Hopefully further research will help us establish in which battle or skirmish this bayonet was actually taken and identify its rightful owners. The bayonet itself has been verified by the National Army Museum as an authentic ‘sawback butcher blade’ used in the bloodiest of conflicts.

As good history boys, we started our research by contacting the leader of foundation history, Dr Andy Croll, who proved to be a mine of valuable information. He put us in contact with Dr Fiona Reid, Glamorgan History Division's expert on Word War One. She has since lent the ‘sawback butcher blade’ to a secondary school as a teaching aid.

For us, most importantly, as history students, it shows that history is all around us and historic puzzles appear in some of the most unlikely situations. Stay tuned to the History boys for sequels. You can find us on the facebook group site of Glamorgan University's History Society.

Gary Brady

October 5, 2009

History Division News
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» Historian visits Cursed Earth

Brian Ireland writes for 2000AD

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Dr. Brian Ireland has written a short article for 2000AD about the epic Judge Dredd story 'The Cursed Earth'. Brian is writing a book about movement and mobility in the United States, and is particularly interested in the road genre in cinema, literature and music. In this short article, Brian discusses the Cursed Earth story in the context of road genre films and novels, and focuses on the recurring plot theme contrasting urban and rural America -- the city versus the frontier motif. The article is scheduled to appear in 2000AD Prog 1659 (on sale 28 October).

A longer academic article by Brian, entitled 'Errand into the Wilderness: The Cursed Earth as Apocalyptic Road Narrative', has been accepted for publication by the Journal of American Studies (Cambridge).

September 28, 2009

History Division News
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» Politics of Memory in Germany

Remembering Ernst Thälmann: Antifascist or Stalin’s Henchman?

<image title="Ernst Thälmann Monument in Halle, Saxony. Source: Deutsches Bundesarchiv (German Federal Archive), Bild 183-71968-0001, licenced according to http://tiny.cc/kWMwb" src="http://historydivision.weblog.glam.ac.uk/assets/2009/9/28/ThaelmannHalle1960.jpg" alt="Ernst Thaelmann Monument in Halle, Saxony" />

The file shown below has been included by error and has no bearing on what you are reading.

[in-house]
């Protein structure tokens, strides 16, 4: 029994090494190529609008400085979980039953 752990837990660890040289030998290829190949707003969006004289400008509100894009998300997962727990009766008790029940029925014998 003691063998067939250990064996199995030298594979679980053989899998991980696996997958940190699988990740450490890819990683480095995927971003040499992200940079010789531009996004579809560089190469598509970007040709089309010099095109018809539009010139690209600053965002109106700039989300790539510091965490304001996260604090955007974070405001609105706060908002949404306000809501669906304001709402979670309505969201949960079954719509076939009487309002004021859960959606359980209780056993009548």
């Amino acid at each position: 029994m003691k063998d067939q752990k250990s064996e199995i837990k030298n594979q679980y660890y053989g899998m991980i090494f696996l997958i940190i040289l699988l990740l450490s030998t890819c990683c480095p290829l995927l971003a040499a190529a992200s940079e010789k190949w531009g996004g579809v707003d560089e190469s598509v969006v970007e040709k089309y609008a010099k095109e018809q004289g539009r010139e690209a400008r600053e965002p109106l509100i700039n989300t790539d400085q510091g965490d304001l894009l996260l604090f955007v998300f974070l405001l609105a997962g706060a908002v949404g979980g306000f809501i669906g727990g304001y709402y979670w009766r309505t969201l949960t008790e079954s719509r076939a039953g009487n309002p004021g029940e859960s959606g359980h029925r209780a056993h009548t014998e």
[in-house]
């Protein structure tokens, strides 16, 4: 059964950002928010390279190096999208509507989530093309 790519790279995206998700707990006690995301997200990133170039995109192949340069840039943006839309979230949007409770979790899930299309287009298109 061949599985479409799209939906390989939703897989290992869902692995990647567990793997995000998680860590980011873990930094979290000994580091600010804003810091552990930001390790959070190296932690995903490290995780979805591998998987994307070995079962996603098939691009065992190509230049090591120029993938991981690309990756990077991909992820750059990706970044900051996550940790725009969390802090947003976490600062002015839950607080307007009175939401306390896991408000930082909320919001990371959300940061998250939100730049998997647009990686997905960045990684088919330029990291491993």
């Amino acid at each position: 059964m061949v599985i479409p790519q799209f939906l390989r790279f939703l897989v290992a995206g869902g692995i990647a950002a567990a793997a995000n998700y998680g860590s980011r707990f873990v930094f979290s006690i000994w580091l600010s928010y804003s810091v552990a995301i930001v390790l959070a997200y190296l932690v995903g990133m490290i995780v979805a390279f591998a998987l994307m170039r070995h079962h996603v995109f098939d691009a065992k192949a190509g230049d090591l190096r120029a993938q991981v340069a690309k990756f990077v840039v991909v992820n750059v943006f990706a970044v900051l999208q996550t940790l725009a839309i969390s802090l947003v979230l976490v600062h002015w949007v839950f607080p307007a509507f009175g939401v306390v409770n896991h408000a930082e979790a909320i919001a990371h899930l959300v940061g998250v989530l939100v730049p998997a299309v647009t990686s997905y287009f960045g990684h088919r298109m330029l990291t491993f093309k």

The politics of memory may not have been an explicit theme in Sunday’s German elections. But for the Brandenburg village of Borkwalde, like the rest of the former communist east, the nationwide success of the post-communist Left Party (Die Linke) ensures that the topic will not go away.

Glamorgan’s Norry LaPorte is the author of a forthcoming biography of the leader of the German Communist Party in the 1920s and early 1930s, Ernst Thälmann. He was invited by the Left Party to give his views on the vexed question of whether German communists had been the nation’s foremost antifascists or anti-democratic Stalinists. The question had a concrete local basis. Borkwalde's memorial to Ernst Thälmann is protected under the terms of German reunification, but offers no information about his life. Should a plaque be added so that visitors can find out more about Thälmann, and if so, what should it say?

To the villagers who grew up in the communist East, this seemed a straightforward issue. In the former German Democratic Republic, they had learned that Ernst Thälmann had fought against the rise of Hitler and, rather than renounce his beliefs, had been executed on Hitler’s orders in autumn 1944 – as the Red Army advanced toward Berlin. The film shown at the beginning of the discussion – Ernst Thälmann: Leader of his Class (1955) – seemed to validate their view.

There was just one – crucial – issue. Their new neighbours, who had moved into Borkwalde from West Germany since reunification, did not share their political memory. In the old, cold-war West Germany, Thälmann symbolised the Stalinisation of the interwar communist party and the Soviet occupation of eastern Germany. They looked to another historical construction – or ‘collective memory’ – of the German past. When they spoke of Hitler's opponents, they, emphasised the quiet dissent of politicians like Konrad Adenauer, who retreated from public life during the Third Reich and returned to politics after the war as a champion of German democracy. Or they remembered the July Bomb Plot and the resistance of army officers like Claus Stauffenberg who attempted to kill Hitler and break with Nazism as the war turned against Germany.